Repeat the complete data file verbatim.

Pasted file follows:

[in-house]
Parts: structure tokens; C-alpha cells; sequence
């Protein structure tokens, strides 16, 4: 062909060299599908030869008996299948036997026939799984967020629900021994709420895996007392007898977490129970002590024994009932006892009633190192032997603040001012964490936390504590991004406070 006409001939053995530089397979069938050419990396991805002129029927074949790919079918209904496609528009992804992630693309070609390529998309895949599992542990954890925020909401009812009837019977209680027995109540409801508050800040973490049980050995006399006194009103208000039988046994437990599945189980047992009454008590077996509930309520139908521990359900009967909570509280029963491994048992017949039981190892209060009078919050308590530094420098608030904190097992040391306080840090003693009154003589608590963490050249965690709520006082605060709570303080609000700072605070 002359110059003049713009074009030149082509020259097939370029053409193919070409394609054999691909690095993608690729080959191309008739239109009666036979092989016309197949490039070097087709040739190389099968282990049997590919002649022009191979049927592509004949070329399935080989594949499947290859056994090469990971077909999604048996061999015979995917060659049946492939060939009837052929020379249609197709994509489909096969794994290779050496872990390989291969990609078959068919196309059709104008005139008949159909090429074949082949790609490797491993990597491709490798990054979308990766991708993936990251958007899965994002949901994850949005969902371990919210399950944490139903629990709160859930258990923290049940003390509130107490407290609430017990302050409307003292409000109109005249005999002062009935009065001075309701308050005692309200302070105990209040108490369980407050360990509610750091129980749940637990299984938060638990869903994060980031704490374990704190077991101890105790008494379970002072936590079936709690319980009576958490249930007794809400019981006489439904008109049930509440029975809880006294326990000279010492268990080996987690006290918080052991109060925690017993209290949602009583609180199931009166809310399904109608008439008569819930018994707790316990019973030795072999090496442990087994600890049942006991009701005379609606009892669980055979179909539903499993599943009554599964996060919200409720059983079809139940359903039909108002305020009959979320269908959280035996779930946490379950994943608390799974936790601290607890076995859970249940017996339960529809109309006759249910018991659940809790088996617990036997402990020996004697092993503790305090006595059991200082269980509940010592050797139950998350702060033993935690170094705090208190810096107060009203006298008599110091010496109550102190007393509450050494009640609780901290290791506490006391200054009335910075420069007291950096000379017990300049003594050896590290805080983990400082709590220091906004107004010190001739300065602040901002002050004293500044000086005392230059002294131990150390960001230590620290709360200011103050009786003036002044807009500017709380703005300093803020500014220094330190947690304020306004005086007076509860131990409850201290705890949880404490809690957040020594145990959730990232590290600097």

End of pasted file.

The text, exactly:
[in-house]
Parts: structure tokens; C-alpha cells; sequence
């Protein structure tokens, strides 16, 4: 062909060299599908030869008996299948036997026939799984967020629900021994709420895996007392007898977490129970002590024994009932006892009633190192032997603040001012964490936390504590991004406070 006409001939053995530089397979069938050419990396991805002129029927074949790919079918209904496609528009992804992630693309070609390529998309895949599992542990954890925020909401009812009837019977209680027995109540409801508050800040973490049980050995006399006194009103208000039988046994437990599945189980047992009454008590077996509930309520139908521990359900009967909570509280029963491994048992017949039981190892209060009078919050308590530094420098608030904190097992040391306080840090003693009154003589608590963490050249965690709520006082605060709570303080609000700072605070 002359110059003049713009074009030149082509020259097939370029053409193919070409394609054999691909690095993608690729080959191309008739239109009666036979092989016309197949490039070097087709040739190389099968282990049997590919002649022009191979049927592509004949070329399935080989594949499947290859056994090469990971077909999604048996061999015979995917060659049946492939060939009837052929020379249609197709994509489909096969794994290779050496872990390989291969990609078959068919196309059709104008005139008949159909090429074949082949790609490797491993990597491709490798990054979308990766991708993936990251958007899965994002949901994850949005969902371990919210399950944490139903629990709160859930258990923290049940003390509130107490407290609430017990302050409307003292409000109109005249005999002062009935009065001075309701308050005692309200302070105990209040108490369980407050360990509610750091129980749940637990299984938060638990869903994060980031704490374990704190077991101890105790008494379970002072936590079936709690319980009576958490249930007794809400019981006489439904008109049930509440029975809880006294326990000279010492268990080996987690006290918080052991109060925690017993209290949602009583609180199931009166809310399904109608008439008569819930018994707790316990019973030795072999090496442990087994600890049942006991009701005379609606009892669980055979179909539903499993599943009554599964996060919200409720059983079809139940359903039909108002305020009959979320269908959280035996779930946490379950994943608390799974936790601290607890076995859970249940017996339960529809109309006759249910018991659940809790088996617990036997402990020996004697092993503790305090006595059991200082269980509940010592050797139950998350702060033993935690170094705090208190810096107060009203006298008599110091010496109550102190007393509450050494009640609780901290290791506490006391200054009335910075420069007291950096000379017990300049003594050896590290805080983990400082709590220091906004107004010190001739300065602040901002002050004293500044000086005392230059002294131990150390960001230590620290709360200011103050009786003036002044807009500017709380703005300093803020500014220094330190947690304020306004005086007076509860131990409850201290705890949880404490809690957040020594145990959730990232590290600097």